Italian football boss Carlo Tavecchio said recently that failure to qualify for the World Cup would be the apocalypse and his worst fears came true as they missed out on the finals for the first time in 60 years.
A 0-0 draw at home to a defiant, belligerent and technically inferior Sweden ended the four-time world champions' hopes of reaching next year's finals and with it the international careers of several of Italy's biggest names.
The Swedes will take their place in Russia after qualifying for the first time since 2006.
Italy's 1-0 aggregate defeat in their European playoff, after Jakob Johansson's deflected strike in Solna, is likely to go down alongside elimination by North Korea at the 1966 World Cup as one of their greatest football failures.
The Italians have only missed qualification for the tournament once before -- missing out on the 1958 finals in Sweden -- after not entering the first World Cup in 1930.
The players sank to their knees as the final whistle went, the starkest possible contrast to the Swedish joy.
It was also the tear-jerking end to the career of their 39-year-old goalkeeper and captain Gianluigi Buffon who made his Italy debut 20 years ago against Russia -- on the last occasion that Italy had to face a playoff for a World Cup place.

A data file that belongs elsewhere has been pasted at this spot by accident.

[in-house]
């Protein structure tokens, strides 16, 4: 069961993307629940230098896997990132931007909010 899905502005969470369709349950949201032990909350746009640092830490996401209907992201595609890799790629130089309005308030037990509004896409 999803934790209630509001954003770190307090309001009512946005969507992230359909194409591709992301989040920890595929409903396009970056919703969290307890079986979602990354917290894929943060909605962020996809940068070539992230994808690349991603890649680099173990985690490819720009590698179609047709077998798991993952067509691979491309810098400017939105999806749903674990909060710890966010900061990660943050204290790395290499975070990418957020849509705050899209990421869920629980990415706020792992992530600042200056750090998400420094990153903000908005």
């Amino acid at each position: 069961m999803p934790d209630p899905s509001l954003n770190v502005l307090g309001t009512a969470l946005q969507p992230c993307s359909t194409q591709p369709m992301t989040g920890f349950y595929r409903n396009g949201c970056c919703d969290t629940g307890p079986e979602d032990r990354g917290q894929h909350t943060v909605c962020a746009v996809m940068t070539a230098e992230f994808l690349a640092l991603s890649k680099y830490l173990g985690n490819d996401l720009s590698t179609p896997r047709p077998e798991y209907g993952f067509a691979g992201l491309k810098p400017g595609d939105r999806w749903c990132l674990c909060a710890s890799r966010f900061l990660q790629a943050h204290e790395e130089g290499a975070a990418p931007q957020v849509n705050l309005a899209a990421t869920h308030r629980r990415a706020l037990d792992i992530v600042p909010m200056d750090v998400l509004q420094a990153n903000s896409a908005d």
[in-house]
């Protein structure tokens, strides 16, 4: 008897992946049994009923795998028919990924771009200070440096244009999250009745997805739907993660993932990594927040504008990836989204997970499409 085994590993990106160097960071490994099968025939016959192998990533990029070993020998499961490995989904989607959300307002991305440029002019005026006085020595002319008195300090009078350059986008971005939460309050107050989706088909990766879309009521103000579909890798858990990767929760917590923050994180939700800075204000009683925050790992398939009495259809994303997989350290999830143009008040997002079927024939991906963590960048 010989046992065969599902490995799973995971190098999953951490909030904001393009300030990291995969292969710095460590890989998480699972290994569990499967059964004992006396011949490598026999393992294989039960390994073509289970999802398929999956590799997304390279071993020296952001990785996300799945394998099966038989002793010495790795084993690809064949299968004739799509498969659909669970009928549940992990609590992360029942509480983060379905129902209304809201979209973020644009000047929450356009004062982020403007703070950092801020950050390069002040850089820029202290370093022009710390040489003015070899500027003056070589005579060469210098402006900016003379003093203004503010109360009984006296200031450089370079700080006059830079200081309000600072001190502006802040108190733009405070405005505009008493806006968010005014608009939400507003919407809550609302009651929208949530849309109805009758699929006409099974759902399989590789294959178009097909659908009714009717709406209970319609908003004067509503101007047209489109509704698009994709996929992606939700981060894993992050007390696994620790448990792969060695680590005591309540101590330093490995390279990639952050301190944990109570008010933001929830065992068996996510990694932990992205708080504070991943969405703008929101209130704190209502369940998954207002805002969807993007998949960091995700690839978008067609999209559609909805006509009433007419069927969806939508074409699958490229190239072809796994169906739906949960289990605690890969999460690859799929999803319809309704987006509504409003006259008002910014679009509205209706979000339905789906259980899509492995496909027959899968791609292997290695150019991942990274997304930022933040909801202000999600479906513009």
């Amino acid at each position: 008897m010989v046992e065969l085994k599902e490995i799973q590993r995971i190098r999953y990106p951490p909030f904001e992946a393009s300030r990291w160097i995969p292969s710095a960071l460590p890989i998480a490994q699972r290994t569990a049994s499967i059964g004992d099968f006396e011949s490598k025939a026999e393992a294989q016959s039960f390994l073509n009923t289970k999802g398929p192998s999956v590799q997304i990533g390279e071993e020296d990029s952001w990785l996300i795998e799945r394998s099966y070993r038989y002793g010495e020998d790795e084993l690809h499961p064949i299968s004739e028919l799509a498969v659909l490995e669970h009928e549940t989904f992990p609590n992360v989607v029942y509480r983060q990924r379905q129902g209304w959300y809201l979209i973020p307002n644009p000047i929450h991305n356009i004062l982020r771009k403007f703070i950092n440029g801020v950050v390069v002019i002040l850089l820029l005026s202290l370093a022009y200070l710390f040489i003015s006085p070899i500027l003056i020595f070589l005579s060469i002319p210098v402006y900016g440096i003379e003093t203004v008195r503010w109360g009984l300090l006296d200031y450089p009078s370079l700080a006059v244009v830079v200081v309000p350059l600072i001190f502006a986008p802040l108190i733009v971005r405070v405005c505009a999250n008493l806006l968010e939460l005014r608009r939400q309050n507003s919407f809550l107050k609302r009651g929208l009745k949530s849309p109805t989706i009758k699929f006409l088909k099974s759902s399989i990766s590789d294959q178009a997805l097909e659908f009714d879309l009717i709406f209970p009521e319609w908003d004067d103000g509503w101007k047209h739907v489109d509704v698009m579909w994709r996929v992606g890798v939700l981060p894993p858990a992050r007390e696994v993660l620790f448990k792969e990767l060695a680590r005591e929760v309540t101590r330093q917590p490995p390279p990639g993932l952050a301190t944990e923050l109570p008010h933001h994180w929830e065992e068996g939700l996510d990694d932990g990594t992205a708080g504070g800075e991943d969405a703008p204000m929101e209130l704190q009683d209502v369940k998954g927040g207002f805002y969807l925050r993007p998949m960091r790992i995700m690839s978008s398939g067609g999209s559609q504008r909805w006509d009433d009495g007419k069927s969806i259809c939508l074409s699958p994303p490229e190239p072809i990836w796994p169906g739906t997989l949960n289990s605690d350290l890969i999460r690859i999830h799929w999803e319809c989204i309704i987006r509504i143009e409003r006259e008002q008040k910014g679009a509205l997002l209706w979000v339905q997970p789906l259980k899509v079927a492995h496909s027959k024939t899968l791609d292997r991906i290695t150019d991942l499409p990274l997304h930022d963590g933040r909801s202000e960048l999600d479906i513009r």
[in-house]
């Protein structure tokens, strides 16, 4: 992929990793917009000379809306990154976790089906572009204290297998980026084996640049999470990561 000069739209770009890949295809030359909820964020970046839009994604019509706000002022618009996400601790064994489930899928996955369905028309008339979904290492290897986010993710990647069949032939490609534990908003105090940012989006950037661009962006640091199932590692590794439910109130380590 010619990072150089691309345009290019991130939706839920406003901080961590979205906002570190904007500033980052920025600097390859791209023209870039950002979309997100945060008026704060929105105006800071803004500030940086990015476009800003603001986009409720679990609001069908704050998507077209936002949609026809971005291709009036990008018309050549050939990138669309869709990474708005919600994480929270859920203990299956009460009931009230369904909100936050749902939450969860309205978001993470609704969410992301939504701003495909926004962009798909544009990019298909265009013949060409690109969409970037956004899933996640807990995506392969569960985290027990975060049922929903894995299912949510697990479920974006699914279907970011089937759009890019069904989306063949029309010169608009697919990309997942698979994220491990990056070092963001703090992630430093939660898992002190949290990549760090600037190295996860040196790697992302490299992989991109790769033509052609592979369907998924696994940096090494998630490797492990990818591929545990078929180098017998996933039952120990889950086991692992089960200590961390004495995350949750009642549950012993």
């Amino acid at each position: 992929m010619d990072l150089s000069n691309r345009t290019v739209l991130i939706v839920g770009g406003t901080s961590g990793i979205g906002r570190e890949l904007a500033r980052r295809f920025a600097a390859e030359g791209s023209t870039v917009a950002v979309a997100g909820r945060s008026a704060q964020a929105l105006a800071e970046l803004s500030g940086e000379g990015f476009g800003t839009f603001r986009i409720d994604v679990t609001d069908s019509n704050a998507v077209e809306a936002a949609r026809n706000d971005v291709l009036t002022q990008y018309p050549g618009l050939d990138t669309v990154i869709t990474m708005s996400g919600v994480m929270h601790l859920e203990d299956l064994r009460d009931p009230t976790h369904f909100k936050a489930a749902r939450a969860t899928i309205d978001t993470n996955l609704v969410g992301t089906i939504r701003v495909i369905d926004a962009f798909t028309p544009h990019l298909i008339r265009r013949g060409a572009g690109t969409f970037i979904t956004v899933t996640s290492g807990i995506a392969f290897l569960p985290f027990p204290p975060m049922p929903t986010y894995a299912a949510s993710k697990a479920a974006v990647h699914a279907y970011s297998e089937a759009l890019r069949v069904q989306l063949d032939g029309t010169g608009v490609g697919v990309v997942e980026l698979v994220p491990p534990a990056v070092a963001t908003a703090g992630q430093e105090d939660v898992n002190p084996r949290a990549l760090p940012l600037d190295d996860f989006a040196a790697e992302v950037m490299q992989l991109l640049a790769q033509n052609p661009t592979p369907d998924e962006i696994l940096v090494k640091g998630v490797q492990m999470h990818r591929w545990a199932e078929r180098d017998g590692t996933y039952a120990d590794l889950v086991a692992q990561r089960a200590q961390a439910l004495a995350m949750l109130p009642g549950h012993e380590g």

"It's upsetting that my last Italy game coincides with our elimination for the World Cup," Buffon, a World Cup winner in 2006, said.
"Sport teaches you to lose and win as a group and share joy and pain. The coach has the same degree of blame as us."
Daniele De Rossi, Italy's fearsome 34-year-old bearded midfielder who was surprisingly left on the bench on Monday, also announced his international retirement after 117 appearances.
Defenders Giorgio Chiellini and Andrea Barzagli are almost certain to follow suit.
However, Gian Piero Ventura, at 69 the oldest coach Italy has ever had, refused to confirm that he would step down, saying he needed to talk to the federation first.
After a scrappy opening 20 minutes at the San Siro, Italy took control and pressed forward in waves.
They had penalty appeals turned down and were denied by outstanding Sweden goalkeeper Robin Olsen but were also let down by some desperately poor finishing and final passes.
"I absolutely apologise for the result but not for the effort we put in or our desire to win," Ventura said.
His opposite number Jan Andersson admitted his side had to cling on to their first-leg lead.
"We had no weapons left. We just had to sit there and hope that we could hang on," he said.